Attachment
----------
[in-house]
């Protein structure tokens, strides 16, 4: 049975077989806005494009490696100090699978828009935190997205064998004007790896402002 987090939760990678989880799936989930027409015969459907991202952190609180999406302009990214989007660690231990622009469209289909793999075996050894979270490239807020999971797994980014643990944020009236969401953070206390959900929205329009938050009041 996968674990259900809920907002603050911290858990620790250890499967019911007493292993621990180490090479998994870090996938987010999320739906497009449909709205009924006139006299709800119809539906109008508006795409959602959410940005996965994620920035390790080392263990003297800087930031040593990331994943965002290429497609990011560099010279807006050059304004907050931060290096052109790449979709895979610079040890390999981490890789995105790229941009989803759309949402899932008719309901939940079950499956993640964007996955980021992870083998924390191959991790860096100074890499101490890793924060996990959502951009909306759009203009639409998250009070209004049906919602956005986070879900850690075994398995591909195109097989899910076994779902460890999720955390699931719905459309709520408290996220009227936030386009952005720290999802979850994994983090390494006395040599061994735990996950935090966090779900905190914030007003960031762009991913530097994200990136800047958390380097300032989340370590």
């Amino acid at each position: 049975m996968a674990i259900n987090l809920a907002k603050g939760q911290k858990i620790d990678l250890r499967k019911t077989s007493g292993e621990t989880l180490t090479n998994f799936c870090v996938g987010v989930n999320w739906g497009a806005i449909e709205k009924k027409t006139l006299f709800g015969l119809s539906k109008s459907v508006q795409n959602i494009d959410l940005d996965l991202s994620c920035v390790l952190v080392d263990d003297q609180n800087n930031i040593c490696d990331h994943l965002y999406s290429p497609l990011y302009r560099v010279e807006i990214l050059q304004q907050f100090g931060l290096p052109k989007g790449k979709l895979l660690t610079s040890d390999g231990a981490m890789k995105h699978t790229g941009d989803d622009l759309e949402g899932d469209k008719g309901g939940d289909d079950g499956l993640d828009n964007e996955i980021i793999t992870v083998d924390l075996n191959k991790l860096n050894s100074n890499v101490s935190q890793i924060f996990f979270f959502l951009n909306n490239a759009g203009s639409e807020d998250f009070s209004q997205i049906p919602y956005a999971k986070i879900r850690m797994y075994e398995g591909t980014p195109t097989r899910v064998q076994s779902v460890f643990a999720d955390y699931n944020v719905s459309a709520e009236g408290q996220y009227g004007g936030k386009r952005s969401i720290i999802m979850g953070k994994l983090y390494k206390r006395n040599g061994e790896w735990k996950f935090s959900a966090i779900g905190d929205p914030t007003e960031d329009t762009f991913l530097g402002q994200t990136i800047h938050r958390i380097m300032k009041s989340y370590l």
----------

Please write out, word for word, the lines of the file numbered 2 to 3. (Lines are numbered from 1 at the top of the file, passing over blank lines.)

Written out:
């Protein structure tokens, strides 16, 4: 049975077989806005494009490696100090699978828009935190997205064998004007790896402002 987090939760990678989880799936989930027409015969459907991202952190609180999406302009990214989007660690231990622009469209289909793999075996050894979270490239807020999971797994980014643990944020009236969401953070206390959900929205329009938050009041 996968674990259900809920907002603050911290858990620790250890499967019911007493292993621990180490090479998994870090996938987010999320739906497009449909709205009924006139006299709800119809539906109008508006795409959602959410940005996965994620920035390790080392263990003297800087930031040593990331994943965002290429497609990011560099010279807006050059304004907050931060290096052109790449979709895979610079040890390999981490890789995105790229941009989803759309949402899932008719309901939940079950499956993640964007996955980021992870083998924390191959991790860096100074890499101490890793924060996990959502951009909306759009203009639409998250009070209004049906919602956005986070879900850690075994398995591909195109097989899910076994779902460890999720955390699931719905459309709520408290996220009227936030386009952005720290999802979850994994983090390494006395040599061994735990996950935090966090779900905190914030007003960031762009991913530097994200990136800047958390380097300032989340370590």
């Amino acid at each position: 049975m996968a674990i259900n987090l809920a907002k603050g939760q911290k858990i620790d990678l250890r499967k019911t077989s007493g292993e621990t989880l180490t090479n998994f799936c870090v996938g987010v989930n999320w739906g497009a806005i449909e709205k009924k027409t006139l006299f709800g015969l119809s539906k109008s459907v508006q795409n959602i494009d959410l940005d996965l991202s994620c920035v390790l952190v080392d263990d003297q609180n800087n930031i040593c490696d990331h994943l965002y999406s290429p497609l990011y302009r560099v010279e807006i990214l050059q304004q907050f100090g931060l290096p052109k989007g790449k979709l895979l660690t610079s040890d390999g231990a981490m890789k995105h699978t790229g941009d989803d622009l759309e949402g899932d469209k008719g309901g939940d289909d079950g499956l993640d828009n964007e996955i980021i793999t992870v083998d924390l075996n191959k991790l860096n050894s100074n890499v101490s935190q890793i924060f996990f979270f959502l951009n909306n490239a759009g203009s639409e807020d998250f009070s209004q997205i049906p919602y956005a999971k986070i879900r850690m797994y075994e398995g591909t980014p195109t097989r899910v064998q076994s779902v460890f643990a999720d955390y699931n944020v719905s459309a709520e009236g408290q996220y009227g004007g936030k386009r952005s969401i720290i999802m979850g953070k994994l983090y390494k206390r006395n040599g061994e790896w735990k996950f935090s959900a966090i779900g905190d929205p914030t007003e960031d329009t762009f991913l530097g402002q994200t990136i800047h938050r958390i380097m300032k009041s989340y370590l």